With reference to FIGS. 1 through 4, this invention provides an assembly of a portable electric hair dryer, generally designated 20, and a wall mount therefor, generally designated 22, shown mounted on a vertical wall W. The hair dryer 20 has an elongate, hollow handle 24 and a power switch 26 (FIG. 4) mounted on the handle 24 for controlling the operation of a blower motor (not shown) mounted within a tubular blower housing 28 located on top of the handle 24. A power cord 30 for connection of the hair dryer 20 to a source of house current extends upwardly through the handle 24 and out through the bottom of the handle 24 and downwardly through a cord guard 32 that depends from the handle 24. Here it may be noted that FIG. 4 is simplified because FIG. 4 shows the switch 26 without showing how the switch 26 is mounted and FIG. 4 does not show the power cord 30 or other details of construction, all of which may be entirely conventional. As shown in FIGS. 7 and 11, the free end of the power cord 30 is preferably provided with a commercially available polarized Appliance Leakage Circuit Interrupter (ALCI) outlet plug 34.
 With reference also to FIGS. 5 and 6, the switch 26 includes a movable switch-operating member or button 36 which can be manually moved into a position to open the switch 26 to deenergize the hair dryer 20. The particular switch 26 illustrated in the drawing is a common type of three position switch used in hair dryers. The hair dryer is switched off when the button 36 is centered with the entire button 36 extending equally partly out of the handle 24, as shown in FIGS. 1, 3 and 6, a low speed “on” position illustrated in FIG. 5, in which the switch button 36 is tilted so that its upper end extends further into the handle 24 than its lower end, and a high speed “on” position (not illustrated) in which the lower end of the button 36 is recessed further into the handle 24 than its upper end. Although a switch having a three-position switch operating button is illustrated, it will become apparent that other types of switches can be used in the practice of this invention, provided that there is a switch operating member that can be moved to a position in which the switch is opened or switched off by engagement of the switch operating member with the wall mount 22.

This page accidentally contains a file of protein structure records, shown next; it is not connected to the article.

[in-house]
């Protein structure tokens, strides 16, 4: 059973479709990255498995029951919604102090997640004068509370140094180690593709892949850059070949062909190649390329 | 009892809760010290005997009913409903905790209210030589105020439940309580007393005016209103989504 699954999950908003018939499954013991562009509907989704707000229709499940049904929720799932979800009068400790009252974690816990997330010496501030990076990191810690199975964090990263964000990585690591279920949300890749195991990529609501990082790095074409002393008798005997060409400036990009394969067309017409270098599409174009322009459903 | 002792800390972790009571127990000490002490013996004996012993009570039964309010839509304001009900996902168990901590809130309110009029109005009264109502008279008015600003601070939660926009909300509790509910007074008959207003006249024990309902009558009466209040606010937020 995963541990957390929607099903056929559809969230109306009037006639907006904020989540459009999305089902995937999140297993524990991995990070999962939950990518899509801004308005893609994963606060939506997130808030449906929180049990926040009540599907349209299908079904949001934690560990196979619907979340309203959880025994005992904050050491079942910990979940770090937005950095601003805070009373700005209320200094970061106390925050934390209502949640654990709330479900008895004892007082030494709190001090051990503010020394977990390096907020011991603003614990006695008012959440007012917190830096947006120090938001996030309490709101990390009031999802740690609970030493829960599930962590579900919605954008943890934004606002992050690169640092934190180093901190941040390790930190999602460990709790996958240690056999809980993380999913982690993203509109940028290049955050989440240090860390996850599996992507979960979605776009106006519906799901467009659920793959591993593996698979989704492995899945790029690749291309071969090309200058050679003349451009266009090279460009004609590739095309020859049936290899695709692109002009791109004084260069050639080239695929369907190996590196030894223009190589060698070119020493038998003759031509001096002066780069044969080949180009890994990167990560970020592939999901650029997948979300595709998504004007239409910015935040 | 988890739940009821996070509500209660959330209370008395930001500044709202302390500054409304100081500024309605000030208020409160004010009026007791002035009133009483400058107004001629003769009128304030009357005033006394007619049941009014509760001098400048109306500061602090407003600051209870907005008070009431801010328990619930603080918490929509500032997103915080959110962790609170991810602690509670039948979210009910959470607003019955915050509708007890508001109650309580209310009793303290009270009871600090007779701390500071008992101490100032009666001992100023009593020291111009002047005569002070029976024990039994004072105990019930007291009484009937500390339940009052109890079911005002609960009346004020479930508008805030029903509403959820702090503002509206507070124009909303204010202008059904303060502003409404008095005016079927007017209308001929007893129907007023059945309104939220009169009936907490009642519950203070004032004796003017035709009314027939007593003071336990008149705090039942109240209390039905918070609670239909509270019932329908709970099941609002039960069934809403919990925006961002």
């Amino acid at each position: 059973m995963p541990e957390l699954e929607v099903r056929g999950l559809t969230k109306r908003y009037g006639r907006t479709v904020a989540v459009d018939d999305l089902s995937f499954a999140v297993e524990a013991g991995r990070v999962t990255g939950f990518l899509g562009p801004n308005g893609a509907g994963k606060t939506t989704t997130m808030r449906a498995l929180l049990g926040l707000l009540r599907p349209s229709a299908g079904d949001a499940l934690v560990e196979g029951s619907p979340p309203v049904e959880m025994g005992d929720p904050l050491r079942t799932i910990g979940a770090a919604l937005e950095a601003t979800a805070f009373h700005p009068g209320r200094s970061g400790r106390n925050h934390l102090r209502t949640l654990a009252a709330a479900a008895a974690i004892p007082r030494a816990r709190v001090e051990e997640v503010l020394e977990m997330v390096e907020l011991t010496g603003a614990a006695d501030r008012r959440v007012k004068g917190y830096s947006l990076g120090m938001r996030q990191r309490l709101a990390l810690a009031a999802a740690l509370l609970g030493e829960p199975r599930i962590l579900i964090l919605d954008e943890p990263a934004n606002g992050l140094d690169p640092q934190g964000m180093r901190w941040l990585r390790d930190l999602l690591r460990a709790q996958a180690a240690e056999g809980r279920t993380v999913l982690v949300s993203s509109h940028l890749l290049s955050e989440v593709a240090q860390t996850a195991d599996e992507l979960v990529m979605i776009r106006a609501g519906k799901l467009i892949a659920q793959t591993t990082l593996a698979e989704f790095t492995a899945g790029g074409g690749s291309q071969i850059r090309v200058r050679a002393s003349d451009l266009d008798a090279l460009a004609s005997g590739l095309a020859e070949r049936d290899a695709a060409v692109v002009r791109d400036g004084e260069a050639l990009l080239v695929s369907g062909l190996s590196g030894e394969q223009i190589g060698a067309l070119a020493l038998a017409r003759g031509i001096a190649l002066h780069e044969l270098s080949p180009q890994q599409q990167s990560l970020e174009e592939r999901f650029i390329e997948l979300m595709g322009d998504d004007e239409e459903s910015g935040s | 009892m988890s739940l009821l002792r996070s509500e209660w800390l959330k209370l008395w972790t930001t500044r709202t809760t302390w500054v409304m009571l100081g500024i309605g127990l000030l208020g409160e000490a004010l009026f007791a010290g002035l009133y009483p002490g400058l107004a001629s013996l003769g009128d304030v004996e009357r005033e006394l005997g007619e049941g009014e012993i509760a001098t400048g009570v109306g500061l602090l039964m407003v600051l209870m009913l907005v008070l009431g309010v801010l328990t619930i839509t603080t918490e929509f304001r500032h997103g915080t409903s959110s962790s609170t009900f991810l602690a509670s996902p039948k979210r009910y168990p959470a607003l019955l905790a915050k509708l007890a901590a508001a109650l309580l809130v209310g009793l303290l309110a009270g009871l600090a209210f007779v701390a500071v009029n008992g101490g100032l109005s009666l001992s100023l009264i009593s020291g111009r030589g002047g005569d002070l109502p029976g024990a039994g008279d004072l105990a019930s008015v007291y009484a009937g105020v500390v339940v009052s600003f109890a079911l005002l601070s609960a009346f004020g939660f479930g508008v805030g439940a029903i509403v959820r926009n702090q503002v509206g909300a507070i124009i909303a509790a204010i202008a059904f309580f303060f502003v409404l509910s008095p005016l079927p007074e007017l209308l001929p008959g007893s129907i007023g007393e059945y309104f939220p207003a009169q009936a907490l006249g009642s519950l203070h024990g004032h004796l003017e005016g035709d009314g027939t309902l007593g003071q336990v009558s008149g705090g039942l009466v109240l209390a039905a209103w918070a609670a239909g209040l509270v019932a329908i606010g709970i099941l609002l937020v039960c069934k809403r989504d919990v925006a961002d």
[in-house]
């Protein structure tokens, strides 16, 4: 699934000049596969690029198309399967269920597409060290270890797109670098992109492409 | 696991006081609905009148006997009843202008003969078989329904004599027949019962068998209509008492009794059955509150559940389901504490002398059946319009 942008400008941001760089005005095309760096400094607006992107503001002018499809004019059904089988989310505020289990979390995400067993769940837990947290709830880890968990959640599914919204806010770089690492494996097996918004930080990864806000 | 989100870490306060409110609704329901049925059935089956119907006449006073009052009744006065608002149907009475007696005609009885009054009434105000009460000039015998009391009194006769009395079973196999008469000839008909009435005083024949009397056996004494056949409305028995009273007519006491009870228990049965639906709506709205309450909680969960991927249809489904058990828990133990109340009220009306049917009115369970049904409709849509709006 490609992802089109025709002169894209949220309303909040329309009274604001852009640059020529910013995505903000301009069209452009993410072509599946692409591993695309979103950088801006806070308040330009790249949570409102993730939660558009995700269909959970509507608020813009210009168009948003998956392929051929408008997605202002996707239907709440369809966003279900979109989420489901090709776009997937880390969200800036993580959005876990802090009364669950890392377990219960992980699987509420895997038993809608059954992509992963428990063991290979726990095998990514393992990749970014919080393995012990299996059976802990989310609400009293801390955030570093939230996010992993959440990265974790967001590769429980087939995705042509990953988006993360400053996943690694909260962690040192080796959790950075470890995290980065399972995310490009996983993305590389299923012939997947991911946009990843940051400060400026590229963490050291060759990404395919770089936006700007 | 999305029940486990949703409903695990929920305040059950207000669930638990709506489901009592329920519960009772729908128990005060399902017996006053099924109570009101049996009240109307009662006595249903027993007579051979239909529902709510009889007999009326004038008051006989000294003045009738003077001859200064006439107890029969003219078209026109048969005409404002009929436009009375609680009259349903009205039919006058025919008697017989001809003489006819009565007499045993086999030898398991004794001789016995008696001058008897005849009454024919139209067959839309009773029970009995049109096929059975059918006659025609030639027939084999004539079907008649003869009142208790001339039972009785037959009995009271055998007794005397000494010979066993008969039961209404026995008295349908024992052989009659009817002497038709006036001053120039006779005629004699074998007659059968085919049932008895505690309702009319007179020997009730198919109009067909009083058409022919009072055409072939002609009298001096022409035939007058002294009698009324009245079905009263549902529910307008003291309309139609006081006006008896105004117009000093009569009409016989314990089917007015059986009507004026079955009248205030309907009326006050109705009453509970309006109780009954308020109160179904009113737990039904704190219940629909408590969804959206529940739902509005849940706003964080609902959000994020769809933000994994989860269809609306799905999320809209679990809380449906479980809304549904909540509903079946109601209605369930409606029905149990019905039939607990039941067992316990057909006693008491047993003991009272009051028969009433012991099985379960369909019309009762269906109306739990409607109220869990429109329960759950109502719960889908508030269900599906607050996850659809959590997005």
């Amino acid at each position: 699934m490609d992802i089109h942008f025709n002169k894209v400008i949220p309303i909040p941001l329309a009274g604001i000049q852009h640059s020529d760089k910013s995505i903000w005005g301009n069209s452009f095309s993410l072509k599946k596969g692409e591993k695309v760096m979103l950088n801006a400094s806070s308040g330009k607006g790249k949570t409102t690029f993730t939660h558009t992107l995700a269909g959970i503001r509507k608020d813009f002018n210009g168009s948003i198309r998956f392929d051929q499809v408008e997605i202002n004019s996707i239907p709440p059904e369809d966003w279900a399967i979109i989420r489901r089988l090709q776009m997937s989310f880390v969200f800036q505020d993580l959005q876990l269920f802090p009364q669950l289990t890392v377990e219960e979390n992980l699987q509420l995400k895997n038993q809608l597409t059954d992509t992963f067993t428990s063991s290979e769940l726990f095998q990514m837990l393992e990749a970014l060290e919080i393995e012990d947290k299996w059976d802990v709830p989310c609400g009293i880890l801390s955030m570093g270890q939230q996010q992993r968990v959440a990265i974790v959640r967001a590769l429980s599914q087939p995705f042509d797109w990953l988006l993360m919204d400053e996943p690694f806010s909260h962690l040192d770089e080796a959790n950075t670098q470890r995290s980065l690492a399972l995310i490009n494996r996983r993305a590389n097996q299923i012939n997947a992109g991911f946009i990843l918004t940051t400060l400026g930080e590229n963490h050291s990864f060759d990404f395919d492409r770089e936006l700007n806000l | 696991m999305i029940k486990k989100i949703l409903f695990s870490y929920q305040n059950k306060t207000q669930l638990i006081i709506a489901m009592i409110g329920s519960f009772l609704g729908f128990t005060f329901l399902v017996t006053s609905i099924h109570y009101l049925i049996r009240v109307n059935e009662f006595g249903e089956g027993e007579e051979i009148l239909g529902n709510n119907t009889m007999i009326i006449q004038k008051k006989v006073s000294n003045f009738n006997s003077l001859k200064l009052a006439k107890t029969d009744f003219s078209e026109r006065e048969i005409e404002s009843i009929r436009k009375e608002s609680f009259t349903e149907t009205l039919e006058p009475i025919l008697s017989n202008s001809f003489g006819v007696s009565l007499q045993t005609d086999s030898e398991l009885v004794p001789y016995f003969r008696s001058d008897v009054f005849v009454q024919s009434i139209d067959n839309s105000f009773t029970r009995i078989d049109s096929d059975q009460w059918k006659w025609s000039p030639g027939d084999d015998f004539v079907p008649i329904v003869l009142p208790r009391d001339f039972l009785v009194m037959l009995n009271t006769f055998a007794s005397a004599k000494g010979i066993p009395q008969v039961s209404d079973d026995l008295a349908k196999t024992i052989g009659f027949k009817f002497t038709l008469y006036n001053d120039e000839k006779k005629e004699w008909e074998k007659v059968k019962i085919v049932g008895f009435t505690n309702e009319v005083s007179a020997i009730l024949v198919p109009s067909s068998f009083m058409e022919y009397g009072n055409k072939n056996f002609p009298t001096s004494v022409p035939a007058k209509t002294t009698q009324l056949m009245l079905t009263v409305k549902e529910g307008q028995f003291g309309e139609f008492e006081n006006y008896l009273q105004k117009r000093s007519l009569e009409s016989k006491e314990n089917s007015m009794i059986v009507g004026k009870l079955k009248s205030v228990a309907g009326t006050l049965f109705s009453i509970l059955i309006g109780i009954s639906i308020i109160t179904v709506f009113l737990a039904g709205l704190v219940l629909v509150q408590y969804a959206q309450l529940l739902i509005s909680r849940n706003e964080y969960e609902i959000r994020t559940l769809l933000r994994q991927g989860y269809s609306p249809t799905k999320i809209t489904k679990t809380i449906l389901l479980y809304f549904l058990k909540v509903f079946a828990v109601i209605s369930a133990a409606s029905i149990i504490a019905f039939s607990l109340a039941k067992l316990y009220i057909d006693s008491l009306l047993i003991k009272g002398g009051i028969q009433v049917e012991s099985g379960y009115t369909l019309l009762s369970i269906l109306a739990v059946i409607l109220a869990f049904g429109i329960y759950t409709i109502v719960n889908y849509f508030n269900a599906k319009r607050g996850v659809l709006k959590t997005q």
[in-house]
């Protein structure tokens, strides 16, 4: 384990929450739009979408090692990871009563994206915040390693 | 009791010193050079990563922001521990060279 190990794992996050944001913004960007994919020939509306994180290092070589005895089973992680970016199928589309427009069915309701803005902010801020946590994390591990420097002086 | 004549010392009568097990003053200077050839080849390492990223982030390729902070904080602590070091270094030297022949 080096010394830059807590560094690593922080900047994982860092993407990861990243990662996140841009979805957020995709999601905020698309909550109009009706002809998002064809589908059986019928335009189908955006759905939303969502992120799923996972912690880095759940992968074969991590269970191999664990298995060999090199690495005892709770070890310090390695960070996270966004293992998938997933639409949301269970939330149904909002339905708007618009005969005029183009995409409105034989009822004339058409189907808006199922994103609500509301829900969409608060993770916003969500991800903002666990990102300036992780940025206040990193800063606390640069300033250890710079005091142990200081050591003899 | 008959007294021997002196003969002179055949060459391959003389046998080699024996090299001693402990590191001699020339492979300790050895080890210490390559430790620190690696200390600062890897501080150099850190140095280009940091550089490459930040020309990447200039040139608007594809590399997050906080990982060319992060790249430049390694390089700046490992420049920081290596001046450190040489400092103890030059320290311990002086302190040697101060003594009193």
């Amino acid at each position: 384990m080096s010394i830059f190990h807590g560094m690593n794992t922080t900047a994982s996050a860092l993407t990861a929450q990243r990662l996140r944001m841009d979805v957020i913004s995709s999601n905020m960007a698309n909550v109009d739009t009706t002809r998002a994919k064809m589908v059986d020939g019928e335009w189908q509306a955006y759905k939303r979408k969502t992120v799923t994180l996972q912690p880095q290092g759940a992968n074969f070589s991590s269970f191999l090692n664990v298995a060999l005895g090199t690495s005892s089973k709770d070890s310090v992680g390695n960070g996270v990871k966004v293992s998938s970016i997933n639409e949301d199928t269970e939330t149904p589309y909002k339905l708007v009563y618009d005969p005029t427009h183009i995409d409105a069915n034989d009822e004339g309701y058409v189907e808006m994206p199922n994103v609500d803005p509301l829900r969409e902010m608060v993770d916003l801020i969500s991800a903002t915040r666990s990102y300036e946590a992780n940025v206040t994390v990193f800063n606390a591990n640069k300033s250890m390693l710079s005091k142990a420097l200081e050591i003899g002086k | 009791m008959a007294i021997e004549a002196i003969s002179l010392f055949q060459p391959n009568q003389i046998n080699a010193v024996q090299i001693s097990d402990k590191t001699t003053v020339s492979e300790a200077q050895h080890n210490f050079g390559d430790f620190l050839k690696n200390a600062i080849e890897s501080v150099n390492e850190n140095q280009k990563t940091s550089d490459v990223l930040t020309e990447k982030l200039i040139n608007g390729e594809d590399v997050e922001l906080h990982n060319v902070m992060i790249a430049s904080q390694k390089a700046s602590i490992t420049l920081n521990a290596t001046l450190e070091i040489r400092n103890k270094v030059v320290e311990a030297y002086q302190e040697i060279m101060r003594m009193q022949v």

The blower housing 28 has a rear end covered by a cool air intake screen 38 and a front end covered by a front screen or guard 40 through which heated air exits during operation of the hair dryer 20. In accordance with this invention, the switch operating member or button 36 is mounted on the front face of the handle 24, facing generally toward the same forwardly direction as the front end of the blower housing 28. The handle 24 and the blower housing 28 can be manufactured from a suitable plastic material, such as a polycarbonate, and molded in two parts that are later joined together along a vertical centerline of the handle 24.